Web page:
The Walking Dead’s timeline has been the topic of many debates among the fandom. How long was Rick in that coma? How much time did they spend at the prison? What year is it in the Dead universe anyway? Reddit user Evorush came up with a detailed (and quite awesome) timeline that counts the number of days since the outbreak hit with key turning points like the fall of Hershel’s farm and Negan’s baseball bat massacre. So, it looks like we finally have a Walking Dead timeline that works… or do we? Let’s have a lot of fun and examine some of the gaps in time that seem spot on and others that may be a bit more ambiguous.
“Days Gone Bye” — Day 59
The Walking Dead’s pilot episode starts several weeks after the apocalypse took place, with Rick waking up from his coma. Realistically, he would have been covered in his own body waste and probably dead, but this is a world with walking corpses so let’s go with it. Morgan told Rick that the water resources had been gone for about a month when they met, so fans know at least that much time had passed prior to Rick waking up. There’s no history on exactly where the virus began, but it certainly wasn’t a thing when Rick got shot. It would make sense for it to take around a month for the virus to become widespread and lead to the loss of water, power, etc., would happen.
“TS-19” — Day 64
This one also checks out because things moved pretty quickly heading into the season one finale. Rick found his family around Day 61, wasted another day messing with the Vatos (Day 62), and then the camp was overrun that night. The next day was spent arguing before deciding to go to the nearby CDC, the same day Jenner recorded his video saying it had been 63 days since the virus went global. Their dream of safety lasted only one night before things literally blew up in their faces on Day 64.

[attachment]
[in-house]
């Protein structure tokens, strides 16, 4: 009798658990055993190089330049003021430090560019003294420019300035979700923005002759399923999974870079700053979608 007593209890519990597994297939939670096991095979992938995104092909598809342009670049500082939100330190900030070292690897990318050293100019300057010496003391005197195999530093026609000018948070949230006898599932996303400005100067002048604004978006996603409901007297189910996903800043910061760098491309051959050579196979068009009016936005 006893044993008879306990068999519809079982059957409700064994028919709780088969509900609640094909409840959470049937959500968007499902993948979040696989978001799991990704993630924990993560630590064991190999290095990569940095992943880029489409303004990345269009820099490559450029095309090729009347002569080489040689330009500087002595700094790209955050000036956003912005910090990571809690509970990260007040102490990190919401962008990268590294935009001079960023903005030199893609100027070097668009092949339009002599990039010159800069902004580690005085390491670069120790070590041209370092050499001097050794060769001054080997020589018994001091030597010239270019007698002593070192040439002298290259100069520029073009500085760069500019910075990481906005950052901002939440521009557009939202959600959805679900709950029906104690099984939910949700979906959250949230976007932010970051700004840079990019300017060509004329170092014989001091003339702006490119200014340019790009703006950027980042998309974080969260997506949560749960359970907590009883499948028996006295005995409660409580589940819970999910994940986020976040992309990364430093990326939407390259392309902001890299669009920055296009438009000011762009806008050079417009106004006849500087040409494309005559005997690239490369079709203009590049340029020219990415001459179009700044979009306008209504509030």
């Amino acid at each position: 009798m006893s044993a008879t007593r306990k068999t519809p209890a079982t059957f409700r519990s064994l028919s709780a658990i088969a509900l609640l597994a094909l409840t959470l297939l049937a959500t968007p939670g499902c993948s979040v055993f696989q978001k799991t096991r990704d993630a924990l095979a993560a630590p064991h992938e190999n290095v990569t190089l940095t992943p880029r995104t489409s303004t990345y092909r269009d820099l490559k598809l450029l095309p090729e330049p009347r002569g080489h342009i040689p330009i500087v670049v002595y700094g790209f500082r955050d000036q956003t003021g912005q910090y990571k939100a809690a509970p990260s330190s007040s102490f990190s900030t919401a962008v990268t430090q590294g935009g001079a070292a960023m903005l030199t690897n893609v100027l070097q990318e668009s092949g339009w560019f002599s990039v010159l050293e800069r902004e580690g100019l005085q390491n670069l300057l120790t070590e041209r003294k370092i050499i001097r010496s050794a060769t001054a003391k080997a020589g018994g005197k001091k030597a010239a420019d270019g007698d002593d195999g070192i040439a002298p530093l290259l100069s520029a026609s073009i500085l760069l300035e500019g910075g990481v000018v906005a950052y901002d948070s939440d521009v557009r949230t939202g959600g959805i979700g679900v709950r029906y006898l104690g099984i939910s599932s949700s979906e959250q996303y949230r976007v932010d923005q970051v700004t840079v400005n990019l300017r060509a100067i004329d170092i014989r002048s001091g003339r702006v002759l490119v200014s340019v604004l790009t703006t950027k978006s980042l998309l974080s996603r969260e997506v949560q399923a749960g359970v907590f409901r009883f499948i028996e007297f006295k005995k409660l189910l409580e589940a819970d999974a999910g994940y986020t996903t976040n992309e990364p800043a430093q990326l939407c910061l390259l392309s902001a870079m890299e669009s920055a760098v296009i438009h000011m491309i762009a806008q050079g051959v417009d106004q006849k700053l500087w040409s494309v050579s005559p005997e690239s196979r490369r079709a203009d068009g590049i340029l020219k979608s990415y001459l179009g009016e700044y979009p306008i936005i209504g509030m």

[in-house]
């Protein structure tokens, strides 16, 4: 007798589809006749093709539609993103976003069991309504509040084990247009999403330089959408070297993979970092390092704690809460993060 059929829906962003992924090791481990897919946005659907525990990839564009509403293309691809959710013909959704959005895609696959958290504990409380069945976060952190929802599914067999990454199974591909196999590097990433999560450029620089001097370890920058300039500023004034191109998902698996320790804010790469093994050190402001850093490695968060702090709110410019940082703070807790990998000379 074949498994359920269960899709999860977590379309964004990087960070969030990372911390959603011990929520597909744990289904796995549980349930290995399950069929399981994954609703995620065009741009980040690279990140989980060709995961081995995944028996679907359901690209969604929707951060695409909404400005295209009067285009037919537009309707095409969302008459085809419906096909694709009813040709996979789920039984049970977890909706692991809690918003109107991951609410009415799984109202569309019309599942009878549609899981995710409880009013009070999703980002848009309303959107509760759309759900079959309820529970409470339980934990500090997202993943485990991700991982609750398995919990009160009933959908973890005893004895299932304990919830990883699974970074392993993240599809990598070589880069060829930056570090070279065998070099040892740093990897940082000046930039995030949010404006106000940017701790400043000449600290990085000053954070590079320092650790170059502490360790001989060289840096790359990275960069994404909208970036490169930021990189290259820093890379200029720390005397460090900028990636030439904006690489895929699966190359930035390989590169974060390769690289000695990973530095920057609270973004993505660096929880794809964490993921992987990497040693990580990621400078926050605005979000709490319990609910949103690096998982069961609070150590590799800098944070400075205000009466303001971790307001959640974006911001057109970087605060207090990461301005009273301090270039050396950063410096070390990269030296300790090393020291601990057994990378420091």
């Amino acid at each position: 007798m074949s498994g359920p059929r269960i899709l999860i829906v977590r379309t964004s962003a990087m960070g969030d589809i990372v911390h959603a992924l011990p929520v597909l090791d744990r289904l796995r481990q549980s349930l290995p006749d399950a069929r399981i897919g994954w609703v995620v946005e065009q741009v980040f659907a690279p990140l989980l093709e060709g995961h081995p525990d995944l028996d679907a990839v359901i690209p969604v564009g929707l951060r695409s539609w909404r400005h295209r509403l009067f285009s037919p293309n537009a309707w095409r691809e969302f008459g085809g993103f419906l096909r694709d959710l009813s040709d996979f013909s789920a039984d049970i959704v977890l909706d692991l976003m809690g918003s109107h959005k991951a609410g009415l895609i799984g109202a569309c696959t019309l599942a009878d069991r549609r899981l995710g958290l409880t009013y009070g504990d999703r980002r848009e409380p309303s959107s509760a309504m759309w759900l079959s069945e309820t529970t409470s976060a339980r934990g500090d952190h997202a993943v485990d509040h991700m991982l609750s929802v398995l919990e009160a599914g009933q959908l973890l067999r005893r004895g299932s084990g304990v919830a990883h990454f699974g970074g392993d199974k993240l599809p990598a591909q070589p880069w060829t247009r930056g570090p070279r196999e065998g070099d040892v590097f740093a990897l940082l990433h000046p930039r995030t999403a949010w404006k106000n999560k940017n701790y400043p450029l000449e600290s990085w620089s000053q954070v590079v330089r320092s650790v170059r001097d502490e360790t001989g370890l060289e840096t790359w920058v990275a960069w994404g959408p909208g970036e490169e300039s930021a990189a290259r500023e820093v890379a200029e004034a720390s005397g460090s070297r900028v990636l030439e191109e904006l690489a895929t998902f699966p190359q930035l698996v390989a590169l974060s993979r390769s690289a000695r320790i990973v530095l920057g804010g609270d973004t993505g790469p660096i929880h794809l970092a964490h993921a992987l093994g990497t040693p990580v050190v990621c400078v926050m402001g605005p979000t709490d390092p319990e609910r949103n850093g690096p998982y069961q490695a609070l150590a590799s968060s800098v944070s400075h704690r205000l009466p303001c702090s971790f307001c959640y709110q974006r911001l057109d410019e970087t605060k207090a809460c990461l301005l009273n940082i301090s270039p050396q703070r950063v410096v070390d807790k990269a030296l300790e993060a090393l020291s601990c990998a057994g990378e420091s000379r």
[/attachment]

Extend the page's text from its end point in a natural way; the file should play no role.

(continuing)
“Seed” — Day 300
The season three opener showed Lori with a full-term pregnancy. Rick opened season two by telling Morgan that they lost Jacqui at the CDC two days prior, which puts him at day 66. So, this means a little less than eight months passed, with them at Hershel’s farm and wandering the streets all winter long. This makes sense considering the group spent around 2-3 weeks on the farm looking for Sophia before the walker herd destroyed everything and put them on the road for another 6 months.
“Infected” — Day 500
This early season four milestone was confirmed in an AMC tweet (as reported by Digital Spy), so it’s accurate. The group spent a good amount of time at the prison, to the point that they started domesticating animals and growing crops, after their initial encounter with The Governor. And, Judith’s appearance actually helps this time because she not quite a year old.
“The Day Will Come When You Won’t Be” — Day 598
Wait a minute. This is the infamous Lucille head-bashing from season seven, episode one. Things don’t move at the glacial pace that we see it as viewers, with long seasons and breaks, but this is quite fast. This timeline suggests that the final Governor battle, fall of the prison, time on the road, Terminus, Grady Hospital, the introduction to Alexandria, the massive walker herd, Wolves, the rebuilding of Alexandria, AND buildup to Negan took place in around four months.